What is chloroform?

Chloroform is a toxic, sweet-smelling, colorless liquid.

Chloroform, also known as trichloromethane, is a colorless, sweet-smelling liquid with the chemical formula CHCl 3 . It is best known for its historical use as a general anesthetic, although it has since been abandoned for safety reasons. Today, trichloromethane is used in a variety of industrial processes, including the manufacture of plastics, refrigerants and solvents. It is found in small amounts in water and the atmosphere; most of this comes from natural sources. Chloroform is toxic and releases vapor quickly when exposed to air, so it must be handled with care.


People who work with chloroform in industrial applications can wear protective clothing to avoid the risks of chronic exposure.

This compound was originally made by reacting ethanol or acetone with bleaching powder – calcium hypochlorite. In modern times, however, it is manufactured industrially by combining methane with chlorine. Small amounts of the chemical are naturally produced by marine life, such as algae, and by the decomposition of plant debris in the soil. The main human sources in the environment are the use of chlorine as a bleaching agent in paper mills and the chlorination of drinking water. Chlorine reacts with various organic compounds to produce trichloromethane, but the amounts present in chlorinated water are minuscule and are not believed to pose any risk to human health under normal circumstances.


Long-term exposure to low concentrations of trichloromethane can have adverse effects on the kidneys.

The use of chloroform as an anesthetic dates back to 1847, but concerns about its safety soon arose. In 1848, a patient died because her heart beat fast and irregularly while she was anesthetized, and continued use only cemented the link between the chemistry and cardiac events. In the early 20th century, the use of chloroform was in decline and was abandoned in favor of safer, cheaper alternatives around 1940. Today, safer anesthetics such as halothane, isoflurane, and sevoflurane, among others, are used. When a less expensive alternative is needed, as is the case in some impoverished countries, ether, an older anesthetic, is often preferred.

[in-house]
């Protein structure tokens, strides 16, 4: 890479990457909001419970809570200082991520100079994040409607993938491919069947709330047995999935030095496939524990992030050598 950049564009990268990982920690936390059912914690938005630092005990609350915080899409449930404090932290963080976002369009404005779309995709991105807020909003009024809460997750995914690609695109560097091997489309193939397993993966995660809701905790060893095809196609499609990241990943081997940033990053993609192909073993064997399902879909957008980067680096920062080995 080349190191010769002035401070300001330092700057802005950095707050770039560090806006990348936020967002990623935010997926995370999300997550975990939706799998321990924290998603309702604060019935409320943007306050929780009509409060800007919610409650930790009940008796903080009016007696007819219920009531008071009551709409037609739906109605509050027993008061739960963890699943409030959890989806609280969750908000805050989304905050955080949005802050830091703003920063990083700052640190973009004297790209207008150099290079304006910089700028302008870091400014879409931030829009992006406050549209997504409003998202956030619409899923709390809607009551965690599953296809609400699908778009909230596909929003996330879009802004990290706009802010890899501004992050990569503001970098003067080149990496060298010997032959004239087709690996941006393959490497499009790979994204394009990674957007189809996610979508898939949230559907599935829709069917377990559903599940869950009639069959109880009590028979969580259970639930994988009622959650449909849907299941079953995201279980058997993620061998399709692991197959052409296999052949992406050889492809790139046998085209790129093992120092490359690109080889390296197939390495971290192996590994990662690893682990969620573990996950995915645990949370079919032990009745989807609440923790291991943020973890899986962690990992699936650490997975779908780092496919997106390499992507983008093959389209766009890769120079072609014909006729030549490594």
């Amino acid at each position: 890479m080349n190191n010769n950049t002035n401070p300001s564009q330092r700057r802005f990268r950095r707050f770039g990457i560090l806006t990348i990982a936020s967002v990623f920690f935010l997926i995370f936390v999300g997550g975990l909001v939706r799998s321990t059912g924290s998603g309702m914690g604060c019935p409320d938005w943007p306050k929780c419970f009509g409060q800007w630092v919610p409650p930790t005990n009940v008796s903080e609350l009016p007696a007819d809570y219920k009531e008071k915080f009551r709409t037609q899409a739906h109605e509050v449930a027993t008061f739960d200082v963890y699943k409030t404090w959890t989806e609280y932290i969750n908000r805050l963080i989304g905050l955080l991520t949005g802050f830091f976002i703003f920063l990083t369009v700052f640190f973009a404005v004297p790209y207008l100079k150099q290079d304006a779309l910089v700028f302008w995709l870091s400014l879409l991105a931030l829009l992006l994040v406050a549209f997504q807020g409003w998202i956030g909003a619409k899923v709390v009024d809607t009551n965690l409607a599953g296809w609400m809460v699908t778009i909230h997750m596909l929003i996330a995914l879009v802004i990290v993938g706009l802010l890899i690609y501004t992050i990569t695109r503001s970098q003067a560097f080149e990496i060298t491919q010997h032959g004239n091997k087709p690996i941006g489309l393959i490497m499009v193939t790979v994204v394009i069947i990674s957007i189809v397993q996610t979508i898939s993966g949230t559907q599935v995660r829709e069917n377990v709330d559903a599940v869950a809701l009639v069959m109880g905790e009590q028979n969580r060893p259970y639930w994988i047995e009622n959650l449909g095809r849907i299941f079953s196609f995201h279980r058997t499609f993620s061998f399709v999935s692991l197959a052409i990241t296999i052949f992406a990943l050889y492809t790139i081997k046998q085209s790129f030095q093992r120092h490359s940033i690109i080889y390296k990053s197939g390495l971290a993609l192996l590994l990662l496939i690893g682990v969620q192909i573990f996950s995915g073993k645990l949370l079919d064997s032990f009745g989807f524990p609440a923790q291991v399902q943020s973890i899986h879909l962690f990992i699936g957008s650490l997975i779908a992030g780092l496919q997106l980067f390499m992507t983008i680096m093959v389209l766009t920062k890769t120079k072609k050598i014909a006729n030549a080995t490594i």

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Chloroform adversely affects major organs – including the heart, liver and kidneys – which makes it dangerous as an anesthetic.

Today, chloroform’s biggest use is in the production of polytetrafluoroethylene (PTFE), a relatively heat-resistant plastic best known for its use as a nonstick coating for pots and pans. The compound is first reacted with hydrogen fluoride to form chlorodifluoromethane, a compound used as a refrigerant and propellant for aerosol cans. This use has been discontinued in many countries due to its effects on the ozone layer, but its production is still an important step in the manufacture of PTFE.

In the laboratory, trichloromethane is often used as a solvent, as it is stable, relatively unreactive, and dissolves many organic compounds. It is very effective in extracting substances from plant material and is used in this way in the pharmaceutical industry to extract drugs and drug precursors from plants. It can also be used in analytical chemistry to isolate compounds from samples and is used in the synthesis of many organic chemicals.

health effects

The anesthetic effects of chloroform are well known and are due to inhibition of central nervous system activity. Inhalation of the vapor can quickly cause unconsciousness, but too high a dose can be fatal. The chemical also affects the activity of other important organs, including the heart, which makes it dangerous as an anesthetic. It is considered moderately toxic – in terms of acute effects – if ingested, but a dose of 0.35 fluid ounces (10 milliliters) can be fatal in humans.

Long-term exposure to relatively low concentrations of trichloromethane can have a number of adverse effects, especially on the liver and kidneys. There may be a risk of cancer associated with exposure to this chemical. While there is no conclusive evidence of a link to cancer in humans, animal tests have shown that chloroform can cause liver and kidney tumors, and in the US, the Environmental Protection Agency (EPA) has classified it as a “likely human carcinogen”. Exposure is most likely to occur in an industrial or laboratory environment, but small amounts are present in the atmosphere and water. As it does not react with many naturally occurring substances, it can take a long time to decompose and can accumulate in groundwater.

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Another potential risk in the handling and storage of chloroform is the formation of the highly toxic gas, phosgene, which was used as a chemical weapon during World War I. In the presence of light, trichloromethane reacts with oxygen in the air to produce this gas . For this reason, it is stored in dark glass bottles.

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